On leveraging new technology – AI, machine learning, automation, et al – to drive BD’s procurement journey and transformation, Williams is unequivocal. “I am convinced that is the wave of our future across all of our categories, not just indirect – our focus on digital is laser.
“I’ve assigned members of our IT procurement team to develop strategies for their peers in departments such as IT, finance, legal, sales and marketing, plant indirect, etc. What we’re asking them to do is pair up and look at digital opportunities where there’s machinery involved and you can use technology to be smarter.
“We think on a long-term basis, we could drive hundreds of millions of dollars in the categories themselves by leveraging technology. We are looking at what we can get working on today, and what is perhaps in more of a concept stage that we need to develop to eventually make it usable.”
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Global R&D Procurement
Less than 12 months old, BD’s Global R&D Procurement division is headed up by Noelle Lee. She leads a global team of associates and that help drive sourcing strategies that supports BD’s innovation pipeline, enabling top-line growth and accelerated time to market. She says the division was created due to a recognition that as the importance of innovation grows, more dedicated R&D procurement will be needed to manage the rising spend.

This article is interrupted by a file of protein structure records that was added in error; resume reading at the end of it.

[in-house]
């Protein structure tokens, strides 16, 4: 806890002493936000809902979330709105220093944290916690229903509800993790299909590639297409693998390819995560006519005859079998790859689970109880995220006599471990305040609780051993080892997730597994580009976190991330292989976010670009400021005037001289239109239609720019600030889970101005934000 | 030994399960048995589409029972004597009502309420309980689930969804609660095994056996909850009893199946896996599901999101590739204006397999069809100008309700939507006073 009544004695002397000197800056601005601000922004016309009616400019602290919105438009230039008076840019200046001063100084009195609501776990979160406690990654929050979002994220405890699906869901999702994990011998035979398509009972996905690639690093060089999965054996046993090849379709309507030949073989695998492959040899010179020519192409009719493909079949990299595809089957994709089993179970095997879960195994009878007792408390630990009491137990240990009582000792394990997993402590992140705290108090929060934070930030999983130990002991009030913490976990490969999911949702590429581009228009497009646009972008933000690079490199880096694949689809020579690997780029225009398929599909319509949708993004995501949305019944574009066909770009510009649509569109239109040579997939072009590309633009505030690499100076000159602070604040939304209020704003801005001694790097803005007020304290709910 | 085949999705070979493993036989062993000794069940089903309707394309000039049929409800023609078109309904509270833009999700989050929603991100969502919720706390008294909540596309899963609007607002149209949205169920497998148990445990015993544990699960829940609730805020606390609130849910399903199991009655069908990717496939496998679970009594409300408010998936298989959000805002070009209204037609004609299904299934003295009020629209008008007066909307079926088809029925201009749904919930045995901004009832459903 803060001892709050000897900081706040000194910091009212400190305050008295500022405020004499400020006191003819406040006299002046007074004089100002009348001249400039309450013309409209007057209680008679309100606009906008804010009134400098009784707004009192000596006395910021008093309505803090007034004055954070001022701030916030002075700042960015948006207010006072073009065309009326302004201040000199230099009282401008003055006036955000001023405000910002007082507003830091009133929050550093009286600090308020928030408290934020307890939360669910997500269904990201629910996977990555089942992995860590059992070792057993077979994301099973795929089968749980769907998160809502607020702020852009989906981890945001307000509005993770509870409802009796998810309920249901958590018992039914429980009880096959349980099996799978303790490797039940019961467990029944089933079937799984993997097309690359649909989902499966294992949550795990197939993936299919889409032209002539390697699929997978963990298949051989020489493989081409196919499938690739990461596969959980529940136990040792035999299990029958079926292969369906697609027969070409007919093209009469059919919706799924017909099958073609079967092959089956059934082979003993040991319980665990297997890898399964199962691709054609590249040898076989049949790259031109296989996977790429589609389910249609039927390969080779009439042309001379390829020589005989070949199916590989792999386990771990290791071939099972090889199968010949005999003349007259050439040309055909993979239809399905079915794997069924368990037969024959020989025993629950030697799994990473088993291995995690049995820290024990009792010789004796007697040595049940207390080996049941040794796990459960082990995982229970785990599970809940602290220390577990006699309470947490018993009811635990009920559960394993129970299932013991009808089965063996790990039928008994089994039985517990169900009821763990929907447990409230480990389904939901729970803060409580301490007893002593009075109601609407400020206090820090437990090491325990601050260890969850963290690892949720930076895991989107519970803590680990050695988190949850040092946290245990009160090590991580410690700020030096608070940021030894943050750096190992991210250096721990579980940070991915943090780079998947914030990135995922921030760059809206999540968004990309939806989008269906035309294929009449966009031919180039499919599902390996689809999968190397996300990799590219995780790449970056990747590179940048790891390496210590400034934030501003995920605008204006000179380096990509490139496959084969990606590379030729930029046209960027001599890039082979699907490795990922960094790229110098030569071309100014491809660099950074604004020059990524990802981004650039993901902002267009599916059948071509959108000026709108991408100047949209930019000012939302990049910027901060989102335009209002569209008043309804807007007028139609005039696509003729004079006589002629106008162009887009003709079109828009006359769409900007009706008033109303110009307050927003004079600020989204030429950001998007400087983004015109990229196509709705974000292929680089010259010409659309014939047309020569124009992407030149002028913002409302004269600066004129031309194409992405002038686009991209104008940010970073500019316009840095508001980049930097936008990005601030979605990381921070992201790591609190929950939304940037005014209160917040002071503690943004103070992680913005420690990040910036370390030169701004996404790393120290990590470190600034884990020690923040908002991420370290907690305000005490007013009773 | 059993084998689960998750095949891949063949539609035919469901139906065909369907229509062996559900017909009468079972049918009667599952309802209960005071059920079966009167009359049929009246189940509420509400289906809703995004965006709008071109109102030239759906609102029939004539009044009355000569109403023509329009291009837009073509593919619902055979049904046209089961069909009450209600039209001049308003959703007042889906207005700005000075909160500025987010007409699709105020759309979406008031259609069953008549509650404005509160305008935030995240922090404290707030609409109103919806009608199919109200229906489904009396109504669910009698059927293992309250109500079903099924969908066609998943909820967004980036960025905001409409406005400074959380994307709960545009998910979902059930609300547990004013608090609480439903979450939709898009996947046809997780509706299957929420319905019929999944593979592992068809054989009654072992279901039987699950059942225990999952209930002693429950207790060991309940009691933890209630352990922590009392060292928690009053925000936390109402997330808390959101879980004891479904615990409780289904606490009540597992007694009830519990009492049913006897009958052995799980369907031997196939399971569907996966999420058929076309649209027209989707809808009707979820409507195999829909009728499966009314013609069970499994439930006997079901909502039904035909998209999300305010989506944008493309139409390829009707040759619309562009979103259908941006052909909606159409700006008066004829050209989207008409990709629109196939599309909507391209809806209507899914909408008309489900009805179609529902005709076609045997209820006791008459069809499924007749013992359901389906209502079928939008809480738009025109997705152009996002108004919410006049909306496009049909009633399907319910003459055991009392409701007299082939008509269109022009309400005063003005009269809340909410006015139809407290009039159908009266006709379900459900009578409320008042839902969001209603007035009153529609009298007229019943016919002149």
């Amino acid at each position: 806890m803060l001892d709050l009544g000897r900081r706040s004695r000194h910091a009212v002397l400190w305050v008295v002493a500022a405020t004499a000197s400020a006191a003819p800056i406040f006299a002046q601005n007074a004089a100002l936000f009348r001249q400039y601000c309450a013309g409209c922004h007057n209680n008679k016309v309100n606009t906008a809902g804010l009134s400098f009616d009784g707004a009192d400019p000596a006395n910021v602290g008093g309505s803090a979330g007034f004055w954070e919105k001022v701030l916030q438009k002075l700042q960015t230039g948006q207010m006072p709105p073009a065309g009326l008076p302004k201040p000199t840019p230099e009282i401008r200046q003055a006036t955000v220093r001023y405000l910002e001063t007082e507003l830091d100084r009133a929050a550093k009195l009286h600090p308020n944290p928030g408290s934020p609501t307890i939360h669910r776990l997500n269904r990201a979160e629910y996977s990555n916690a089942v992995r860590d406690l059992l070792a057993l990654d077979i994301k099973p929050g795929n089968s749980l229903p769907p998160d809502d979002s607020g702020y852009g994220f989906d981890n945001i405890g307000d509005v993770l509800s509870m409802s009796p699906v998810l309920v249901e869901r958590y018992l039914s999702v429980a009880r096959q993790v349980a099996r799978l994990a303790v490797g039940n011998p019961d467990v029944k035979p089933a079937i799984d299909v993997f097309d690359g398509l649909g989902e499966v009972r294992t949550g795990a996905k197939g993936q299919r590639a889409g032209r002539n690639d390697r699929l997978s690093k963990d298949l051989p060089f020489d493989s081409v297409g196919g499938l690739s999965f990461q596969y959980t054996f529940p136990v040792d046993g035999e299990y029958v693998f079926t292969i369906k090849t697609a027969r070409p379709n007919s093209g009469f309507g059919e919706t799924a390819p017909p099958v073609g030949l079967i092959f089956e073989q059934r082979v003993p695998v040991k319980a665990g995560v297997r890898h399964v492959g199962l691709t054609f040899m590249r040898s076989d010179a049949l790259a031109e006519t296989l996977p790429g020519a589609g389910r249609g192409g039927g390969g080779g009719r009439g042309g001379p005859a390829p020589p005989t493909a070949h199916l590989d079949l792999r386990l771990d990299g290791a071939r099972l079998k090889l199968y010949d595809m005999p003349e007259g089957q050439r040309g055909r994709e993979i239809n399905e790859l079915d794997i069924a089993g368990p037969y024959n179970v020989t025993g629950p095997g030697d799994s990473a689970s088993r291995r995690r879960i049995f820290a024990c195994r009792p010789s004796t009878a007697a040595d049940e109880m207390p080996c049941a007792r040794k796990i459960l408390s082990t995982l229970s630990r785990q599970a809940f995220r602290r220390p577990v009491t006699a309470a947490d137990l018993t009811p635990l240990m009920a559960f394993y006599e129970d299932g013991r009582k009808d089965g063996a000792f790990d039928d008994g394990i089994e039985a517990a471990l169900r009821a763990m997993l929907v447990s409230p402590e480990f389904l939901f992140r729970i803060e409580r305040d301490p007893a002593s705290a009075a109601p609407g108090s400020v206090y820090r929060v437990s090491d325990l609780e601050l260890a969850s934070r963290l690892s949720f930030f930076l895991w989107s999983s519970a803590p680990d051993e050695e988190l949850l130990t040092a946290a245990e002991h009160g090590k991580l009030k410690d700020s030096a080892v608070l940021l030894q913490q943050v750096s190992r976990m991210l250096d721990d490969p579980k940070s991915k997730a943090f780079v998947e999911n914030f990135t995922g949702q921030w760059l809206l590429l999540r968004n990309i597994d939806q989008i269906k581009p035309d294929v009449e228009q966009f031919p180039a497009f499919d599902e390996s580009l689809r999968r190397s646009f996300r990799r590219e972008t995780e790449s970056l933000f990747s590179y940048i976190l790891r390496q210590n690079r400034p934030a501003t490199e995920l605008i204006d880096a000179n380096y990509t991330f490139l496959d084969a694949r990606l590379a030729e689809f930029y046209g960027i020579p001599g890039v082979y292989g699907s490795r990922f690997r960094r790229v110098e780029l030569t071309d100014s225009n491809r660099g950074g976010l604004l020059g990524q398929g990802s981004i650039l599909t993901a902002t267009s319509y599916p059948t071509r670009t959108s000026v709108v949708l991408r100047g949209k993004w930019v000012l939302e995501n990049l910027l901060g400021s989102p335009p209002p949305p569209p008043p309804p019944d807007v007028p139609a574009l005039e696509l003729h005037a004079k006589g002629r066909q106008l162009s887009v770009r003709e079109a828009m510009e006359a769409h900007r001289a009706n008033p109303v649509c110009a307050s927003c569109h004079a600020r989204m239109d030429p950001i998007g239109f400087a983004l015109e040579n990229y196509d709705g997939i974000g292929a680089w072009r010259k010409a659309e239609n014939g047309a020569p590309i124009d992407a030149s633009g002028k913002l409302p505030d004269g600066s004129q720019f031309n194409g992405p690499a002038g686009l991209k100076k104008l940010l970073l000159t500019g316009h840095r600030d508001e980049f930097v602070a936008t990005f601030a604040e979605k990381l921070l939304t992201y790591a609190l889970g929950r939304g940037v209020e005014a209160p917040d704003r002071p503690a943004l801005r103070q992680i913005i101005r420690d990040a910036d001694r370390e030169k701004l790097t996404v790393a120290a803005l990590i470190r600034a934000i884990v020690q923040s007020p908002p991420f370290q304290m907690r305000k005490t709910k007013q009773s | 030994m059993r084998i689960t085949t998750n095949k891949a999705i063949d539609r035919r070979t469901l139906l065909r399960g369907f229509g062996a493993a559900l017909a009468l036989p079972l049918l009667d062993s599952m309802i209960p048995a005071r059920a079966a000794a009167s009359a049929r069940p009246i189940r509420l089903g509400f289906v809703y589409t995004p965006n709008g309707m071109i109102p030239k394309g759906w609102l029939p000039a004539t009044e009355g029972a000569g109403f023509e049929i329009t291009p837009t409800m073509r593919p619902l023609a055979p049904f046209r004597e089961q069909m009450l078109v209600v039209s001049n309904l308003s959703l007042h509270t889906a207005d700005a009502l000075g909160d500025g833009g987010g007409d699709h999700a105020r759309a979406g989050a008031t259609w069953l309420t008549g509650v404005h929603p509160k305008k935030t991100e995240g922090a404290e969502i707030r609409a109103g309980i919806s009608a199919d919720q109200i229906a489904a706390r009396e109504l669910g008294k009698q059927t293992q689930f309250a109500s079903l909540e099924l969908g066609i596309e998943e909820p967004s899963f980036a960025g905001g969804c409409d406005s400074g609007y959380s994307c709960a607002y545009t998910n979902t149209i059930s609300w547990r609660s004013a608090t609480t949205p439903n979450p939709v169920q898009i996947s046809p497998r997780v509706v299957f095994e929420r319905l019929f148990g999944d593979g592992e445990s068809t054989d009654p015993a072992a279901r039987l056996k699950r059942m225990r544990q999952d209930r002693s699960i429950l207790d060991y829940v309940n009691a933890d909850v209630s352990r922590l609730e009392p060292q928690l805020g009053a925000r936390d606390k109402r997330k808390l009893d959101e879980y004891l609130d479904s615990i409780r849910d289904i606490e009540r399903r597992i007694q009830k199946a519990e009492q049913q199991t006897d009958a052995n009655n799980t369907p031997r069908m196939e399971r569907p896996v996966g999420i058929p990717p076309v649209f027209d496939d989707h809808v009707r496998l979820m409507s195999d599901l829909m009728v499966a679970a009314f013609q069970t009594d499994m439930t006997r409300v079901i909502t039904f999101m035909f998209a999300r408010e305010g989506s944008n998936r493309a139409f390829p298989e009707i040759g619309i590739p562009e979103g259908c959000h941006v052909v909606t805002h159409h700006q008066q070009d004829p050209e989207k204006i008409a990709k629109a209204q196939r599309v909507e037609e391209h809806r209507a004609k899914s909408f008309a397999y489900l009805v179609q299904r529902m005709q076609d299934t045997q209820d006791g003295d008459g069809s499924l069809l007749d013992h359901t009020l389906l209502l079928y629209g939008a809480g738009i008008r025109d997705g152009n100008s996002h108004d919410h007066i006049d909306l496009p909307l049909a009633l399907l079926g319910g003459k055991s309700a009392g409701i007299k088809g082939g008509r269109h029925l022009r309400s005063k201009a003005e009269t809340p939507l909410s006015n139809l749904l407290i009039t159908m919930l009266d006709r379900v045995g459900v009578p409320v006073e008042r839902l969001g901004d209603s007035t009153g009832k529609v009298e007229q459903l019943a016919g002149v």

Elaborating on the division’s remit, Lee comments: “It’s about getting as much value out of every dollar that we spend. The industry is going through a lot of change and innovation is being driven forward, so it’s really important for us to have established this R&D team. We want to become a really trusted partner of the business, and push real top line growth for the company.
“As an R&D team, we have to push the status quo when it comes to technology and how it can help the business. For example, there are now companies that can automate a function such as labelling, which in the past has been typically a manual job. So we are able to take that to the business with the argument that it will drive efficiency and take over from a function that was previously very labour intensive. This R&D team is taking these ideas and implementing them, which is very positive for BD.”
The expectation for the division is such that members of the team are required to have a broad breadth of experience across the procurement spectrum, so they speak the language of all stakeholders – liaising with IT in one instance, and then marketing the next, for example.